Someone’s user experience is how he or she feels when interacting with a computer-based system. The lyrics above describe UX nicely: done right, it’s classy (“well-versed in etiquette”) and powerful (“dynamite with a laser beam”). Since each company’s brand is now completely intertwined with its digital presence, marketers are beginning to give UX the attention it deserves.

In the past few decades, UX has gone through three basic waves. The first wave, at the dawn of the internet, was about making sure things actually worked. The second wave was was about making things pretty. We’re now well into the third wave, which is about making things intuitive; a fantastic way to curry favor with customers is to make digital experiences stress-free and compelling.

One of the best ways to eliminate stress is to reduce the number of options you present: the best user experiences anticipate needs and guide people toward the things they want. Harvard Business School’s recent piece on customer journeys presents a great example from the hospitality industry:

Starwood Hotels . . . is rolling out an app that texts a guest with her room number as she enters the hotel, checks her in with a thumbprint scan on her smartphone, and, as she approaches her room, turns her phone into a virtual key that opens the door. The app then sends well-timed and personalized recommendations for entertainment and dining.

Great UX doesn’t even need to be that complicated. Facebook’s Instant Articles exemplify the immense impact of something as simple as speed: The New York Times’ Instant Articles are performing better than the content it posts to Facebook because Instant Articles load faster.

Extra Tracks


Song #7: Every Breath You Take – The Police

Prediction: Businesses will turn big data into smart data (e.g. actionable data) — and be less creepy while doing it


Every breath you take and every move you make
Every bond you break, every step you take, I’ll be watching you
Every single day and every word you say
Every game you play, every night you stay, I’ll be watching you


Song #8: Bills, Bills, Bills – Destiny’s Child

Prediction: Companies will focus on tracking ROI to build stronger brands (beyond short-lived campaigns)


Can you pay my bills?
Can you pay my telephone bills?
Do you pay my automo’ bills?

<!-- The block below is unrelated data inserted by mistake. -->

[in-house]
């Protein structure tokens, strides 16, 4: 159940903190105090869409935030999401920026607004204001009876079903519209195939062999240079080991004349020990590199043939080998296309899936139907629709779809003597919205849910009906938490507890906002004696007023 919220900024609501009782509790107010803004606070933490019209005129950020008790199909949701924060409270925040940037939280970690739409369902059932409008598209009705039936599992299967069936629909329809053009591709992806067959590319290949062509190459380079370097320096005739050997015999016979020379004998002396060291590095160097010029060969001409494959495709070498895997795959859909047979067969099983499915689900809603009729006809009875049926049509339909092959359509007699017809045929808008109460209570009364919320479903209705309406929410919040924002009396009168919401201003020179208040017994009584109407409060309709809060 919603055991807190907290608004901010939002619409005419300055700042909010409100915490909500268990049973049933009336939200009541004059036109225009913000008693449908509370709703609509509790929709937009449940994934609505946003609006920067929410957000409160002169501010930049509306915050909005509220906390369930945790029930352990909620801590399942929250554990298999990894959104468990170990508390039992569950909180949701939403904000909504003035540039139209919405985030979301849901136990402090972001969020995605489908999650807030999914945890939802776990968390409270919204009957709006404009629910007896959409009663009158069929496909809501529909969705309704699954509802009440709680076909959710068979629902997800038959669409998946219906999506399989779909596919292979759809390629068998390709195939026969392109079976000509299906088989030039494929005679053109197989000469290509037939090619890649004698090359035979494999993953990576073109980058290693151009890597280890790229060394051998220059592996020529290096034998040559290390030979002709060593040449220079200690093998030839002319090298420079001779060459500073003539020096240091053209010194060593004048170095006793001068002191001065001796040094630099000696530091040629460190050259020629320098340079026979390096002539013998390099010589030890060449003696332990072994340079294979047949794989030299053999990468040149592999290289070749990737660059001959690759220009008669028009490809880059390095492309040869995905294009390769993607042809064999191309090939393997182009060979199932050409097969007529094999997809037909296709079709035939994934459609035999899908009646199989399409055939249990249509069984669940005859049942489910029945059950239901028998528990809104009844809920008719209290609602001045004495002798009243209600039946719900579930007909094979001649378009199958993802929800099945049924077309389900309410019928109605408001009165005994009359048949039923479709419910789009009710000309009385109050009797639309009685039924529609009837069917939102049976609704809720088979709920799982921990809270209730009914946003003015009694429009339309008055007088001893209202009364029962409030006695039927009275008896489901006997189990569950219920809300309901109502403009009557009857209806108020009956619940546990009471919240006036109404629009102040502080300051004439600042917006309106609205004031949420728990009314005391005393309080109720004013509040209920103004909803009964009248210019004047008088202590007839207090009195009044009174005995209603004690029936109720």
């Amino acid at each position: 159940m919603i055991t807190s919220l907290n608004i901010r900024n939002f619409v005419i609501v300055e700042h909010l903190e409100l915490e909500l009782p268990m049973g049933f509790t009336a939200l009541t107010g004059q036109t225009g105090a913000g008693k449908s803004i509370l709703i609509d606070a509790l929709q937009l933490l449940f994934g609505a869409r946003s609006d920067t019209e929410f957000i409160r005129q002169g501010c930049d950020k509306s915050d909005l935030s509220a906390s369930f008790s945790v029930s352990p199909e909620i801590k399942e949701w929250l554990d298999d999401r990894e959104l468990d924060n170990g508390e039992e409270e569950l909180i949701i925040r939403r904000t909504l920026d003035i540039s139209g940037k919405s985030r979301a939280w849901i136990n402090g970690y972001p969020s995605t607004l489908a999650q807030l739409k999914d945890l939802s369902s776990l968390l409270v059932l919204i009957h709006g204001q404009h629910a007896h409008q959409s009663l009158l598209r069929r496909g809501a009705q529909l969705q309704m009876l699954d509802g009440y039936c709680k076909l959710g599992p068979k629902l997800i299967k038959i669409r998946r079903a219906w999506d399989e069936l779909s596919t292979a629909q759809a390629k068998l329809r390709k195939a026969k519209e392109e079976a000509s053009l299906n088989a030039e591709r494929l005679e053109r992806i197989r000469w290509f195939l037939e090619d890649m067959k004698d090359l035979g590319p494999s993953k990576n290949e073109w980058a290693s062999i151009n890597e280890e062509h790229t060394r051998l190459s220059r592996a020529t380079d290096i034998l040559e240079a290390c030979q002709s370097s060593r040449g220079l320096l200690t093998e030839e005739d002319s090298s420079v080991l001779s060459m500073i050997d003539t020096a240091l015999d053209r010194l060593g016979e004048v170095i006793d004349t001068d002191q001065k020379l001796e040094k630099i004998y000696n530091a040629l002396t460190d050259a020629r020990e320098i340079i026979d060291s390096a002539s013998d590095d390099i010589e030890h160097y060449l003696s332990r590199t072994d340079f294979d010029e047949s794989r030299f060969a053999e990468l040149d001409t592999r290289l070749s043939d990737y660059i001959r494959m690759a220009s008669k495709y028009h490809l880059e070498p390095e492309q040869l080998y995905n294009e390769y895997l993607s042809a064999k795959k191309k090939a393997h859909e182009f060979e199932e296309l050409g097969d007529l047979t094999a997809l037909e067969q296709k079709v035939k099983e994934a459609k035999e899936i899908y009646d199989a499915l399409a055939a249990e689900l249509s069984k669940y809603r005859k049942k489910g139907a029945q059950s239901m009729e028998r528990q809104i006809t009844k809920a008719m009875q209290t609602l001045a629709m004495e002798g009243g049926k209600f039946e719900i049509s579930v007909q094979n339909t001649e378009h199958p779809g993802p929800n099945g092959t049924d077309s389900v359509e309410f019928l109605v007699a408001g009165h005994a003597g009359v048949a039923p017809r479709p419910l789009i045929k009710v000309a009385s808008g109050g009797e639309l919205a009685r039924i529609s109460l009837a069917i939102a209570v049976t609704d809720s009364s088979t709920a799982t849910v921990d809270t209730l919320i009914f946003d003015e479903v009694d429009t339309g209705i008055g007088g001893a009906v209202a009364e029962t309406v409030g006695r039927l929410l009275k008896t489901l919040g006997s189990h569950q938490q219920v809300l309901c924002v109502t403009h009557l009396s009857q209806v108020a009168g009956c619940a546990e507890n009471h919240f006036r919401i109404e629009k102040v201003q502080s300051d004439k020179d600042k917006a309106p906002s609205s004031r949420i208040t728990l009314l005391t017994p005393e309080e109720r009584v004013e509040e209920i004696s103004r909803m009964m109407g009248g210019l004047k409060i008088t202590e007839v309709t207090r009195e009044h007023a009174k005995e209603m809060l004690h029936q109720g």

If you did then maybe we could chill
I don’t think you do
So, you and me are through


Song #9: Hotline Bling – Drake

Prediction: Everything digital will be optimized for mobile


You used to call me on my cell phone
Late night when you need my love
Call me on my cell phone
Late night when you need my love
And I know when that hotline bling
That can only mean one thing


Song #10: Technologic – Daft Punk

Prediction: Like cloud computing before it, artificial intelligence will go mainstream


Buy it, use it, break it, fix it,
Trash it, change it, mail – upgrade it,
Charge it, point it, zoom it, press it,
Snap it, work it, quick – erase it,
Write it, cut it, paste it, save it,
Load it, check it, quick – rewrite it


Song #11: I’m Coming Out – Diana Ross

Prediction: Email, the marketing workhorse, will go modern (think: interactivity, personalization that goes well beyond {!first_name}, etc.)


The time has come for me
To break out of the shell
I have to shout
That I’m coming out


Song #12: Dark Fantasy – Kanye West

Prediction: Marketers will begin connecting online and offline experiences through AR and VR (shout-out to Kanye West, who — love him or hate him — always dreams big)


Can we get much higher?
So high
Oh, oh, oh, oh, oh, oh, oh, oh, oh


Song #13: You’ve Got A Friend – James Taylor

Prediction: Marketers will embrace helpful bots and digital assistants to optimize a wide variety of processes


When you’re down and troubled
And you need a helping hand
And nothing, nothing is going right
Close your eyes and think of me
And soon I will be there
To brighten up even your darkest night
You just call out my name
And you know wherever I am
I’ll come running, oh yeah baby, to see you again
Winter, spring, summer or fall
All you’ve got to do is call
And I’ll be there, ye, ye, ye
You’ve got a friend


Song #14: With A Little Help From My Friends – The Beatles

Prediction: Marketing organizations will start empowering their employees to represent their respective companies online


I get by with a little help from my friends,
Yes I get by with a little help from my friends,
With a little help from my friends


Song #15: Video Killed the Radio Star – The Buggles

Prediction: By the end of the year, the words “content marketing” will make people think of videos


Video killed the radio star
Video killed the radio star
In my mind and in my car, we can’t rewind we’ve gone too far


Song #16: Starman – David Bowie

Prediction: We had to include him. Bowie was one of the most fearlessly creative artists of our time; we hope marketers will take 2016 as an opportunity to experiment.


There’s a starman waiting in the sky
He’d like to come and meet us
But he thinks he’d blow our minds
There’s a starman waiting in the sky
He’s told us not to blow it
‘Cause he knows it’s all worthwhile